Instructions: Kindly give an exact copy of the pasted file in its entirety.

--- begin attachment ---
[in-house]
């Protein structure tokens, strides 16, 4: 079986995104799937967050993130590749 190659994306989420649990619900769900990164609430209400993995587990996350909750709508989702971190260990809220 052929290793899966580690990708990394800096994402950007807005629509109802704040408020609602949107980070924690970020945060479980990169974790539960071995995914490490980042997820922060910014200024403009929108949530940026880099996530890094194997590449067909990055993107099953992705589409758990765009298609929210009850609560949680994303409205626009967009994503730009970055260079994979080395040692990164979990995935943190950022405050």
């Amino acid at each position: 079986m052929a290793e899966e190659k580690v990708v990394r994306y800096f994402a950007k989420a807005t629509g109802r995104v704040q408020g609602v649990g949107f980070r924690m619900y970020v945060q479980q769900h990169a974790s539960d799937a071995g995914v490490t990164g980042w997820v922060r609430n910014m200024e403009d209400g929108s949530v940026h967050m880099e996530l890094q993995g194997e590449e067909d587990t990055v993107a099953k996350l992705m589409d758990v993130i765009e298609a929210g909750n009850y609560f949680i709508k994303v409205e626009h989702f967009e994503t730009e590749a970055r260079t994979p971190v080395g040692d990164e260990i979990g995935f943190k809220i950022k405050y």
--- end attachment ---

[in-house]
């Protein structure tokens, strides 16, 4: 079986995104799937967050993130590749 190659994306989420649990619900769900990164609430209400993995587990996350909750709508989702971190260990809220 052929290793899966580690990708990394800096994402950007807005629509109802704040408020609602949107980070924690970020945060479980990169974790539960071995995914490490980042997820922060910014200024403009929108949530940026880099996530890094194997590449067909990055993107099953992705589409758990765009298609929210009850609560949680994303409205626009967009994503730009970055260079994979080395040692990164979990995935943190950022405050």
């Amino acid at each position: 079986m052929a290793e899966e190659k580690v990708v990394r994306y800096f994402a950007k989420a807005t629509g109802r995104v704040q408020g609602v649990g949107f980070r924690m619900y970020v945060q479980q769900h990169a974790s539960d799937a071995g995914v490490t990164g980042w997820v922060r609430n910014m200024e403009d209400g929108s949530v940026h967050m880099e996530l890094q993995g194997e590449e067909d587990t990055v993107a099953k996350l992705m589409d758990v993130i765009e298609a929210g909750n009850y609560f949680i709508k994303v409205e626009h989702f967009e994503t730009e590749a970055r260079t994979p971190v080395g040692d990164e260990i979990g995935f943190k809220i950022k405050y």